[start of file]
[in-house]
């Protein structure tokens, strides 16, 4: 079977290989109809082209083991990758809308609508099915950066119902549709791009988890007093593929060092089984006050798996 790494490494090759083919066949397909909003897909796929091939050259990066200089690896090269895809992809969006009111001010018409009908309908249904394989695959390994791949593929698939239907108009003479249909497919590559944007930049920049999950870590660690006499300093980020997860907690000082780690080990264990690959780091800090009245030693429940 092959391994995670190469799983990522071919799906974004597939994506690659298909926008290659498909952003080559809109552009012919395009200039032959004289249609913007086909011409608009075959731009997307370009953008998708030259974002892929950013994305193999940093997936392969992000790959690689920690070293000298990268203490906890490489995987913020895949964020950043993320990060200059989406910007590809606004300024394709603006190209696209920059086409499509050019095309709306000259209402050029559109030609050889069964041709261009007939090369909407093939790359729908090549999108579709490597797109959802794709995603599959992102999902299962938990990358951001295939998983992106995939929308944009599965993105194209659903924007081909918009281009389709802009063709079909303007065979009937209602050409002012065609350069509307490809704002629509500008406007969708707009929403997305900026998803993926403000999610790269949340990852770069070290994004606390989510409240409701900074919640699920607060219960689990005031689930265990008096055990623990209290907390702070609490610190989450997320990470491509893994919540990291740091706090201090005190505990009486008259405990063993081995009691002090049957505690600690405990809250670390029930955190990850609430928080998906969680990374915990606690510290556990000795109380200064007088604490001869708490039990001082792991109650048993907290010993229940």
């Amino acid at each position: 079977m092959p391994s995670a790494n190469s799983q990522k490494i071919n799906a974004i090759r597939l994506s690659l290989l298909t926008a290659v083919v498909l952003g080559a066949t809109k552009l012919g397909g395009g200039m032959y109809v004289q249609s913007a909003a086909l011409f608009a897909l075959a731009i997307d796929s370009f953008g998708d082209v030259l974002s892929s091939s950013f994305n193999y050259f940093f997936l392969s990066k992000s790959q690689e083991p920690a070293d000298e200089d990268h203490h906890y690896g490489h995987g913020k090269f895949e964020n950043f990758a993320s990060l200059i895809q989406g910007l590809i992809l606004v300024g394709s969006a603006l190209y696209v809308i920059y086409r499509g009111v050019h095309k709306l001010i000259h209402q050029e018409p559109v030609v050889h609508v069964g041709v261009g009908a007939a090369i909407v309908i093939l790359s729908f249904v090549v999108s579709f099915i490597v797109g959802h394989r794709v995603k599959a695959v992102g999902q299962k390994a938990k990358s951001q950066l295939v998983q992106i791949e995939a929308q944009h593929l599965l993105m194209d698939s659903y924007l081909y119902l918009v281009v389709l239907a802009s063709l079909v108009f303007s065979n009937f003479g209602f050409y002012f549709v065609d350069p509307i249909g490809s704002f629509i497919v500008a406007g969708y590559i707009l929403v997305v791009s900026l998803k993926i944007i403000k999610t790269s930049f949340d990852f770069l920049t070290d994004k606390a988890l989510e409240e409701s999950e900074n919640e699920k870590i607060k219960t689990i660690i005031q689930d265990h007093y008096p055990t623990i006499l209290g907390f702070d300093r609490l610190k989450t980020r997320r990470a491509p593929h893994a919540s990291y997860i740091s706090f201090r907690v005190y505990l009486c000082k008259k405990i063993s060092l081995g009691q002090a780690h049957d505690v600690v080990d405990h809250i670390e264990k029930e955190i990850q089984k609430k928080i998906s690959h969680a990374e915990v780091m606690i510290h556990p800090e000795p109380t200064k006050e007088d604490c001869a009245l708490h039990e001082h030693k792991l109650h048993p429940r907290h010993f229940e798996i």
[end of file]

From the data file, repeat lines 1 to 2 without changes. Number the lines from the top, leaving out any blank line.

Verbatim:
[in-house]
């Protein structure tokens, strides 16, 4: 079977290989109809082209083991990758809308609508099915950066119902549709791009988890007093593929060092089984006050798996 790494490494090759083919066949397909909003897909796929091939050259990066200089690896090269895809992809969006009111001010018409009908309908249904394989695959390994791949593929698939239907108009003479249909497919590559944007930049920049999950870590660690006499300093980020997860907690000082780690080990264990690959780091800090009245030693429940 092959391994995670190469799983990522071919799906974004597939994506690659298909926008290659498909952003080559809109552009012919395009200039032959004289249609913007086909011409608009075959731009997307370009953008998708030259974002892929950013994305193999940093997936392969992000790959690689920690070293000298990268203490906890490489995987913020895949964020950043993320990060200059989406910007590809606004300024394709603006190209696209920059086409499509050019095309709306000259209402050029559109030609050889069964041709261009007939090369909407093939790359729908090549999108579709490597797109959802794709995603599959992102999902299962938990990358951001295939998983992106995939929308944009599965993105194209659903924007081909918009281009389709802009063709079909303007065979009937209602050409002012065609350069509307490809704002629509500008406007969708707009929403997305900026998803993926403000999610790269949340990852770069070290994004606390989510409240409701900074919640699920607060219960689990005031689930265990008096055990623990209290907390702070609490610190989450997320990470491509893994919540990291740091706090201090005190505990009486008259405990063993081995009691002090049957505690600690405990809250670390029930955190990850609430928080998906969680990374915990606690510290556990000795109380200064007088604490001869708490039990001082792991109650048993907290010993229940």